On a recent trip to Dubai to visit with Pershing clients, I took time to explore the souks in search of gifts to bring home. Amid the specialized bazaars for gold, spices, and perfumes, vendors also peddled pashminas, rugs, and silver. Three things struck me as I stopped at each little shop:
o How much each store’s offering looked like the others;
o How quickly they were willing to negotiate price;
o How likely they were to position their products as superior without any verification of the claim.
Many financial professionals do the same thing. As one advisor wrote to me, “It’s clear that using comprehensive wealth management or fee pricing is not unique any more as advisors of many stripes can claim some variation of this. Even the advantage of fiduciary may be eliminated by Congress. What can we do to differentiate our firm from the rest of the market?”
Clearly financial services organizations face challenges in staking out a position that sounds substantially different to prospective clients. Let’s take a look at the public positioning of a few examples as of early March 2010.
The Web site of Charles Schwab & Co. tells prospective clients to get advice from Schwab because of a “fact-based disciplined approach, time-tested investing principles, personalized to your situation and goals, premium advice without premium price.”
Merrill Lynch, the largest traditional stock brokerage firm, says clients should rely on their financial advisors because of “a one-to-one relationship based on trust, financial advice tailored to your needs, world class research and insights and the resources of Bank of America and Merrill Lynch.”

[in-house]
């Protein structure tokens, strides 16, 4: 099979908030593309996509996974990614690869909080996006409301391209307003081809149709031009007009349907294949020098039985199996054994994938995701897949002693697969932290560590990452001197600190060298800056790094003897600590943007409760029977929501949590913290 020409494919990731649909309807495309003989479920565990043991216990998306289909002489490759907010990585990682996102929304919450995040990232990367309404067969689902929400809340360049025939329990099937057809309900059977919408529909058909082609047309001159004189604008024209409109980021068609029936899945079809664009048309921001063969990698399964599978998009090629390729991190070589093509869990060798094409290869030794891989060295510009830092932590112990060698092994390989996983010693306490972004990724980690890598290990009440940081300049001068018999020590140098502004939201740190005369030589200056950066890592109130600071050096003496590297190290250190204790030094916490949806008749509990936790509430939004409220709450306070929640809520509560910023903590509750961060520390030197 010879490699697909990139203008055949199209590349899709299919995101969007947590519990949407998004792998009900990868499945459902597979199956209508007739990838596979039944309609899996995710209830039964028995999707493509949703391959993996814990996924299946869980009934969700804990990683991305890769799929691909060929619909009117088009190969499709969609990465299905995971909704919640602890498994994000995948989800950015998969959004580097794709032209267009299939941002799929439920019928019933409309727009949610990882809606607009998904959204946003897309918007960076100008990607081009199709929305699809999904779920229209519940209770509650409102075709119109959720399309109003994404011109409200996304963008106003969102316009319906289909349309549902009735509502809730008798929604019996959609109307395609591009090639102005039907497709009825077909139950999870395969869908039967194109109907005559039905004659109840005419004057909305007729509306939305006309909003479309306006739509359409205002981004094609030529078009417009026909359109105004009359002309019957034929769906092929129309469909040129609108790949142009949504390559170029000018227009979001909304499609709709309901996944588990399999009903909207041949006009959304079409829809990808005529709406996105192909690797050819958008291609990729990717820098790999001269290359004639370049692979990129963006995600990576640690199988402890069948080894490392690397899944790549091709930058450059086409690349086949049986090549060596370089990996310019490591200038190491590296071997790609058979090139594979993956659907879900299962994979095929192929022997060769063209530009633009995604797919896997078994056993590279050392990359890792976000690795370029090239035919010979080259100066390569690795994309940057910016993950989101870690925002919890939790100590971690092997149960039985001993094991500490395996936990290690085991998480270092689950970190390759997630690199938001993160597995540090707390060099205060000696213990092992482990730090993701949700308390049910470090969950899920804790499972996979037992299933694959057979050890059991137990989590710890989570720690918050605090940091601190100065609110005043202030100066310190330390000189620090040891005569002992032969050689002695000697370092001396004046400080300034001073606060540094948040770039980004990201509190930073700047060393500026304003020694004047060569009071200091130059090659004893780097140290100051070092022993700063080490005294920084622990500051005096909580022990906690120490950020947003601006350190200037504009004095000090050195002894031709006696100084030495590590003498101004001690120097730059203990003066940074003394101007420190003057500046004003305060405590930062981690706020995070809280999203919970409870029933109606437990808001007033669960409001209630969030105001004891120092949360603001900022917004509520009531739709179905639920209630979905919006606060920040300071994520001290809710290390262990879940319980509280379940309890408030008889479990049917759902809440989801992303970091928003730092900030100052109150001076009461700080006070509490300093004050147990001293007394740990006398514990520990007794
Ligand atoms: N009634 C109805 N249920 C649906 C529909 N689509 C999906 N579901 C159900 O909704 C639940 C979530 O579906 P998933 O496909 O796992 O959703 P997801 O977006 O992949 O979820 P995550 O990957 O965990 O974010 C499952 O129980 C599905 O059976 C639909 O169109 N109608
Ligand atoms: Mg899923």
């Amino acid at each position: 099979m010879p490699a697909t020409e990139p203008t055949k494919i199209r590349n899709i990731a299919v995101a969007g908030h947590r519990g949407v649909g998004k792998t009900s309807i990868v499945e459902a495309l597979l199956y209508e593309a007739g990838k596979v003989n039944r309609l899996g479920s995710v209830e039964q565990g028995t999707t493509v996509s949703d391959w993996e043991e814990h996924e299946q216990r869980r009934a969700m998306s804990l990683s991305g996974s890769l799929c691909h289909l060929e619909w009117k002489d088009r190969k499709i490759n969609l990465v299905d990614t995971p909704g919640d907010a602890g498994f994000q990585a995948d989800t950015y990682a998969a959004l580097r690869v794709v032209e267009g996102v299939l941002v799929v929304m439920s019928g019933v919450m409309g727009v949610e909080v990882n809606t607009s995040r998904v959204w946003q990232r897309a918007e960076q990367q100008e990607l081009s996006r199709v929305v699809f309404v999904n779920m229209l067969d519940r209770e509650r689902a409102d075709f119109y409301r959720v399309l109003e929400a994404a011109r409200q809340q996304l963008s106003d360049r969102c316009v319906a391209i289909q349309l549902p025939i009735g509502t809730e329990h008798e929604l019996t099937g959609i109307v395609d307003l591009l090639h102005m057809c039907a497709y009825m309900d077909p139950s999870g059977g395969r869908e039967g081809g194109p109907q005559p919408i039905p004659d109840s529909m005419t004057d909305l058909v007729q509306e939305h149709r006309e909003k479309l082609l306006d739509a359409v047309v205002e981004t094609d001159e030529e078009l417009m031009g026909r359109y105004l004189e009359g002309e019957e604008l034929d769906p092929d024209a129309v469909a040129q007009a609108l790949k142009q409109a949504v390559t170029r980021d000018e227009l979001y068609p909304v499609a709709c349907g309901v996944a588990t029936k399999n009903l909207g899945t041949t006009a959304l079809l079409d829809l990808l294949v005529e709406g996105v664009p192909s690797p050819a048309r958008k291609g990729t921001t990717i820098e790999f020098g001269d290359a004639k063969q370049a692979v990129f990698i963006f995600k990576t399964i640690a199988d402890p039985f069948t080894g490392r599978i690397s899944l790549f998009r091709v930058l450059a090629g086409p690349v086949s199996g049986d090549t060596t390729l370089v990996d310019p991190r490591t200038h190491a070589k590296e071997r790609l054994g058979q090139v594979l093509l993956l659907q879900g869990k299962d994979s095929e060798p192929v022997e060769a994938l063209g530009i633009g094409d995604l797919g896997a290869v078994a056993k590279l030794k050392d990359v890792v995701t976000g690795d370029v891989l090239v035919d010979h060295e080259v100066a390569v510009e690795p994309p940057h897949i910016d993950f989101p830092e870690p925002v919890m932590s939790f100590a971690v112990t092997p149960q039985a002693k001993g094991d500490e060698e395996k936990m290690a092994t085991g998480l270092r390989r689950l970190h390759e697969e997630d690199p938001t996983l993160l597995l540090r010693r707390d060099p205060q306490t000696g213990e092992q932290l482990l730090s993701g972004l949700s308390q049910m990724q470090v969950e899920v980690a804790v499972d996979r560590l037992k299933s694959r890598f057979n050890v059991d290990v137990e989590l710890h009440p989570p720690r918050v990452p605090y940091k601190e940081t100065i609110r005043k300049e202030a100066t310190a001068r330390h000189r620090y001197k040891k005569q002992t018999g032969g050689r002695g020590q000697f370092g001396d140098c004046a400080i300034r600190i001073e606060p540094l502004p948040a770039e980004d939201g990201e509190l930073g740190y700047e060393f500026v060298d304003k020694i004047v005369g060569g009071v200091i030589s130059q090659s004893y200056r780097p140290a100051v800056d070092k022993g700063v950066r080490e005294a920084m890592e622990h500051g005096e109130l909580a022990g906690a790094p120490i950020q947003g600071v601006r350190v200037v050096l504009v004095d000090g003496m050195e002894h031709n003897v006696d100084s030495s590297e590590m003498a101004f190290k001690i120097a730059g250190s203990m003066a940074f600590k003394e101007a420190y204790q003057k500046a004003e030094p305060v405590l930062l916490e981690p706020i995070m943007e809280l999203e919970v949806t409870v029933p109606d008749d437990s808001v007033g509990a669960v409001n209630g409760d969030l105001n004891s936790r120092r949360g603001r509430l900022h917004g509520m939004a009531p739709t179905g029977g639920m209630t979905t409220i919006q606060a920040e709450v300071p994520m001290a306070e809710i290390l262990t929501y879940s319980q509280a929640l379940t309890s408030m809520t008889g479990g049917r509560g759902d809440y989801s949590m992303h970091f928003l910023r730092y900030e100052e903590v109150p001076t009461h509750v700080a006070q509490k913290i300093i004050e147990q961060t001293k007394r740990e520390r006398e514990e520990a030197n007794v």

One of the country’s largest banks, JPMorgan Chase, says: “J.P. Morgan offers individual and family investors a world-class asset and wealth management platform through our Private Bank, Asset Management and Private Wealth Management teams…We foster long-term client relationships by offering tailored solutions designed to help individual investors and families achieve their unique financial goals.”
On the Web sites of some of the country’s leading independent RIAs, the language goes something like this: “Everything we do is driven by our clients’ financial objectives. We deliver personal wealth strategies and investment management programs tailored to achieve each client’s individual goals.”
We could continue the comparison by looking at mutual fund companies, insurance companies that offer financial planning, trust companies and virtually every independent financial advisory firm.
Using a Gimlet Eye
Discount brokers, wirehouse reps, banks, and independent advisors have different ways of capturing an economic benefit for themselves while leveraging their unique strengths. Some price by transaction and others by fees, but beyond this, one must parse their messaging with a critical eye.